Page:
unspecializeart asked: If there was a shortage of pens, I would give you mine, or a pencil maybe. You write good. How do you do it (because otherwise I'm not asking you anything)?
that was supposed to be about the history of CPR but I got distracted
sketches for 'Amfortasland!!'
i. Somebody’s loved one playing Bruch in the cathedral. Movement one, the Vorspiel. Movement two, adagio, please. Two wounded kings bumbling around the same dark zone, the set of rooms, the wounded perimeter, the poorly maintained antechambers and mounds of dirty rushes. The two bodies tethered by a spatial relation. Somebody spread out on a couch in the lobby. An animal outside pinned to the past...
Untitled Popham State Park
These kids don’t know what ocean is, These swelled salt-lozenge evenings, These beds of salt, these salt looks And salt problems clamped to the back Of the knee and carried all the way back home: We came to see the narrow path out To the island, and walk it, but found The whole landscape broadened and tamped down. Men rode their red bikes around tidal pools. The shape of a face smiling in...
invisionme asked: HEY! WHAT SCHOOL DID YOU TAKE POETRY AT? I'M LOOKING FOR A SCHOOL WHERE I CAN STUDY POETRY.
forthelove--ofmybody asked: If you could invent something to help mankind, what would it be?
POLYDORUS IS DEAD: vi. harmonieleerer
I skipped parts 2-5 because I’m not happy with them. The title of this is a really stupid John Adams pun. I’ll probably change it someday. Certain phrases of this derive from ‘The Golden Bough’ a long book with dumb parts. I found in Euripides’ treatment of Polyxema something of the modern concept of male gaze— the way this beautiful young virgin is suddenly...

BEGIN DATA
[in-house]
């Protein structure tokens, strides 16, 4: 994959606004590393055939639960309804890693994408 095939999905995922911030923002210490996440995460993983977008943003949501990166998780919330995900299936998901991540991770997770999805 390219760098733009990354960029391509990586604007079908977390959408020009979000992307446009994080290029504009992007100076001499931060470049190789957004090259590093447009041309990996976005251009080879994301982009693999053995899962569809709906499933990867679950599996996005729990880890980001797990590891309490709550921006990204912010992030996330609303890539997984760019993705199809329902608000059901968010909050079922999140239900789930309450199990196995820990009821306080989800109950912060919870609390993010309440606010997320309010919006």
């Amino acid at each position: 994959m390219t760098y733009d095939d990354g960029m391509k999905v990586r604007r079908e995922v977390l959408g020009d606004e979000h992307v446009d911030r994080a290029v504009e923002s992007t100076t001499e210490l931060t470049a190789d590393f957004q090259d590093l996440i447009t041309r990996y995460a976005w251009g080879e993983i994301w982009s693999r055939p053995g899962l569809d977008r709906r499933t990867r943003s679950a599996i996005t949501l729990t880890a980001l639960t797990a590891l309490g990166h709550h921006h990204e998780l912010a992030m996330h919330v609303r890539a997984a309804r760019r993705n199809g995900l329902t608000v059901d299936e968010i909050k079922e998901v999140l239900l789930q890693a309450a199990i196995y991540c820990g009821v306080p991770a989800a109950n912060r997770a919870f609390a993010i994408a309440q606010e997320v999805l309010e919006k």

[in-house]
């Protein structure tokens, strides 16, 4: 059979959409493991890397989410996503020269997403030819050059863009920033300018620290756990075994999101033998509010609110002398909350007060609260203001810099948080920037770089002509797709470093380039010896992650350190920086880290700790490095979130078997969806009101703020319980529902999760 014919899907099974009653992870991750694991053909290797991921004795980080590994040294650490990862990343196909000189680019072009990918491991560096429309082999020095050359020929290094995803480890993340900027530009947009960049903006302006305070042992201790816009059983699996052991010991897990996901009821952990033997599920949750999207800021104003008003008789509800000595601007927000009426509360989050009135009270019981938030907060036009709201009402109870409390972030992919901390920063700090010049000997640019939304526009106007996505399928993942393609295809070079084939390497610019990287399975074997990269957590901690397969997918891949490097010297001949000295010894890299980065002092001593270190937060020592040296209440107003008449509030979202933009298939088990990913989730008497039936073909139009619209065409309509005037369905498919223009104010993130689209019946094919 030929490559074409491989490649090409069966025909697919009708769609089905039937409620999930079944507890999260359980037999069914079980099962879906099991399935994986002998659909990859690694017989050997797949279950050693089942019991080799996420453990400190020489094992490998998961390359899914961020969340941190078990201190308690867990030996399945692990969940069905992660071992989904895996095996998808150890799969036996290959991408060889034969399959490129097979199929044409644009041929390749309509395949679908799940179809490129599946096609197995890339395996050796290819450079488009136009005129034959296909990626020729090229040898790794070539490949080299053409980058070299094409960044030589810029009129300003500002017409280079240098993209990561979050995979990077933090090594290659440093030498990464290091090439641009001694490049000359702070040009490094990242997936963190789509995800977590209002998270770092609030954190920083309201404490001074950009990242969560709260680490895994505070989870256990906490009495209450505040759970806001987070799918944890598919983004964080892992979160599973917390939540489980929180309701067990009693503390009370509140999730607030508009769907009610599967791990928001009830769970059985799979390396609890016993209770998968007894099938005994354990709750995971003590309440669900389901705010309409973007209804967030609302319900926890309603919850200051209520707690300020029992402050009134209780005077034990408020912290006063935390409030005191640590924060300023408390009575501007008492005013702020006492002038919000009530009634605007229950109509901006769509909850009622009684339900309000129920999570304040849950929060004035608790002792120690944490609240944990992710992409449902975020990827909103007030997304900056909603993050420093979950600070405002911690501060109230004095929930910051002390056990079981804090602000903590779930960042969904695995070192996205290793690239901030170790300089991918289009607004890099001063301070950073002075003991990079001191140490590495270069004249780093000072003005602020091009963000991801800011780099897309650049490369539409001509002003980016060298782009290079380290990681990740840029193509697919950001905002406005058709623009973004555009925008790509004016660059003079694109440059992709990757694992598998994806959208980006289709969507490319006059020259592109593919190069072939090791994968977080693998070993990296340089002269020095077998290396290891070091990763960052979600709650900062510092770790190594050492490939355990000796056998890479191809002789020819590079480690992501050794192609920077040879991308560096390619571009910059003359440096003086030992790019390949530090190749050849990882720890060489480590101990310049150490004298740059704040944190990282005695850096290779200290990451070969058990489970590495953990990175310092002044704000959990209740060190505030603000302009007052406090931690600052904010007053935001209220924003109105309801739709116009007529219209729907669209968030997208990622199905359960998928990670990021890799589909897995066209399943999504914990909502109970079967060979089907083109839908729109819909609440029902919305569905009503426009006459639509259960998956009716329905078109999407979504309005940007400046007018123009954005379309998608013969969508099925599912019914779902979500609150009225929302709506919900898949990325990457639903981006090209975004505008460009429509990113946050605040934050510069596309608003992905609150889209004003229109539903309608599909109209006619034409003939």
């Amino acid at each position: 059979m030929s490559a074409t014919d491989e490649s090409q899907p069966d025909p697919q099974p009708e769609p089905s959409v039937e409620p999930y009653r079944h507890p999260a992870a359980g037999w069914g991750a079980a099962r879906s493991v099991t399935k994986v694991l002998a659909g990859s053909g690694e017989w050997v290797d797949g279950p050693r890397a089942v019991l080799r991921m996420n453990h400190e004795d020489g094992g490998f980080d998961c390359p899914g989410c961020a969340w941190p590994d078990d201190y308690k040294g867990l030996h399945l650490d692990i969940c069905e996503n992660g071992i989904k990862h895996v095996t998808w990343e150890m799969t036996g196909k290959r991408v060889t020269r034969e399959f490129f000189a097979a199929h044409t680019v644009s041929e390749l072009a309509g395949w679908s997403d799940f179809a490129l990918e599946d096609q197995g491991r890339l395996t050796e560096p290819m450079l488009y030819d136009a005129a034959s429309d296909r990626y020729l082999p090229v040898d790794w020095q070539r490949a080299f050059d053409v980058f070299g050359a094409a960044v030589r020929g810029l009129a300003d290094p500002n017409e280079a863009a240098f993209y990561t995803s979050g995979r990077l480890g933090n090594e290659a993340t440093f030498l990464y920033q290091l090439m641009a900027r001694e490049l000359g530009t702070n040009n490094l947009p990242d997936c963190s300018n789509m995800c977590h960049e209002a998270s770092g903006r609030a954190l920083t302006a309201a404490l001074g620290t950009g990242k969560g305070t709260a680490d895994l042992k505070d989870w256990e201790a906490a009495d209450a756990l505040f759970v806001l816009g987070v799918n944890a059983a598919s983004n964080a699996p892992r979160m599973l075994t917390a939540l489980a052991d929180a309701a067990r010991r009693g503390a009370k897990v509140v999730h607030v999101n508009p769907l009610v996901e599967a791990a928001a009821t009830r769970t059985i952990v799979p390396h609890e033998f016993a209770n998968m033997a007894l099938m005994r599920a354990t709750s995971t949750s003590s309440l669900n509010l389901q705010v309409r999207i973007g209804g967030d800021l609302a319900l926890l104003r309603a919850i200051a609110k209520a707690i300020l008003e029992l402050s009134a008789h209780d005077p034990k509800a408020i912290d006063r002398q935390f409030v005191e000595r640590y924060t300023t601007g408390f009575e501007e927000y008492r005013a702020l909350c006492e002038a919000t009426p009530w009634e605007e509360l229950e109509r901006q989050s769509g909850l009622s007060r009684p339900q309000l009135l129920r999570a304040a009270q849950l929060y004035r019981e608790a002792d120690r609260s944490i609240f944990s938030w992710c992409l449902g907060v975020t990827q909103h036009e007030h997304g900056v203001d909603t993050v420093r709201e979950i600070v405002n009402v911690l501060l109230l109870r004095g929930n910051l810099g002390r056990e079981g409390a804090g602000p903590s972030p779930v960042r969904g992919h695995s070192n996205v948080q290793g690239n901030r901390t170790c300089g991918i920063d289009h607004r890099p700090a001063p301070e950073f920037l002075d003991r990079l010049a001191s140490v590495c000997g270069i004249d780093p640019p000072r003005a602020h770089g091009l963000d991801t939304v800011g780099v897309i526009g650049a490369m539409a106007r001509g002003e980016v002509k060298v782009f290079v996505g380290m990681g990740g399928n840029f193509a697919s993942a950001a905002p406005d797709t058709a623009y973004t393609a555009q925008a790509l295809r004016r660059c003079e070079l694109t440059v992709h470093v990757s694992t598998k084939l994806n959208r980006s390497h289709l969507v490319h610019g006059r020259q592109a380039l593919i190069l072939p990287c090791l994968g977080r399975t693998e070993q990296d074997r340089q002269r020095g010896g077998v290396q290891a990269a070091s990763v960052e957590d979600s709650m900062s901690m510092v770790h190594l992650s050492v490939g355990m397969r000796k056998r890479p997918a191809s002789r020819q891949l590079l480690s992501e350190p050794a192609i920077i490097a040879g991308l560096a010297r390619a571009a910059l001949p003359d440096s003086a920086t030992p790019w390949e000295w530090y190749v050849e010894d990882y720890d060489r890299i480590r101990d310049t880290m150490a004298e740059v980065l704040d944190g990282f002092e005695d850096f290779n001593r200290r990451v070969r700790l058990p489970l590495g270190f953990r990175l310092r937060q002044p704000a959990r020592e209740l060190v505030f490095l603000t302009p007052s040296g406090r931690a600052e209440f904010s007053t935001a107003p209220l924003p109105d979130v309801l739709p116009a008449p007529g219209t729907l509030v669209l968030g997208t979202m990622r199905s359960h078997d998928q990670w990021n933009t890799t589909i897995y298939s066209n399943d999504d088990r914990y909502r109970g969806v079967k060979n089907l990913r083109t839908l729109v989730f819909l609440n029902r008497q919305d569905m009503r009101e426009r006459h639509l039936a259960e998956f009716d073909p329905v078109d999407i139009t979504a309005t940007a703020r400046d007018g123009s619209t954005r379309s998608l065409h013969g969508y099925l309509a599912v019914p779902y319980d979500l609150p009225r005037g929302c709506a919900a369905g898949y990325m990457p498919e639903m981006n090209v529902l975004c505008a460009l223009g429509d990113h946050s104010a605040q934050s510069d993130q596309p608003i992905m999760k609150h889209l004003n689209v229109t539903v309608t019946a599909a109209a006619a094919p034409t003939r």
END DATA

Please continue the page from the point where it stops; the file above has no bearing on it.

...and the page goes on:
thetargetbird asked: I love your treatments of epic characters. Well done.
POLYDORUS IS DEAD: i. tent spirit
I’m back with another multipart beast that nobody should give a shit about. This time the focus is on Polydorus, a peripheral figure in the Trojan cycle who dies two wildly different but equally evocative deaths in Euripides and Virgil. Overall sequence featuring guest appearances by Cassandra, Hecubah, Agammemnon, Oedipus, etc. There’s even a Noel Coward pun for any sly cats out...
Is it stupid to do not so much an imitation of a poet but an imitation of a translation of a poet? Well, here is an attempted imitation of the spare, gnomic quality Burton Raffell gives to the ‘Greek Anthology’ in 2004’s ‘Pure Pagan: Seven Centuries of Greek Fragments and Poems.’ I guess. Anyway this sucks but it was nice finger exercise. — observe the tern: ...
Let's Read Hegel!
The work Translated as ‘total ontological panic’ Rehearsed in an awful hurry Released in late beta, Unsustainable, untenable. Unrevisable after the hands Of the author fall off suddenly At dinner, in the author’s wife’s wine, oh no! The work banished, Sealed up in jars of vinegar, Preserved under stones, Looted by legionnaires, Mistaken for smugglers’ gold By boy detectives, debunked As myth by...
Die Gluckliche Hand
Shall we go, shall we go then, In one minute, in five, to where Schoenberg sits quartering oranges With a little knife won in a bet, Sweet as molasses on a laurel crown, he brags, And three times as sharp, shall we go To the near-blue clump of sentinel pines, To the upturned rotting boat, The ring of watch-towers staffed By portable TVs, books on birds, Maps of regional Bigfoots marked up in red...
Anonymous asked: wow that last poem made me want to eat a tomato bagel and then some pizza and then get naked in the kitchen! way to bring out the imagery
At Beautiful Bookstore
There’s a rather nice bookstore in Brunswick, Maine that specializes in poetry. There’s a rather nice coffee-shop across the street too, and while reading there this afternoon I sort of half dozed off and conflated the two in my mind, coming to a few minutes later shaking off these weird splendid memories of reading chapbooks and eating sloppy drippy quiche at once in a paradaisical...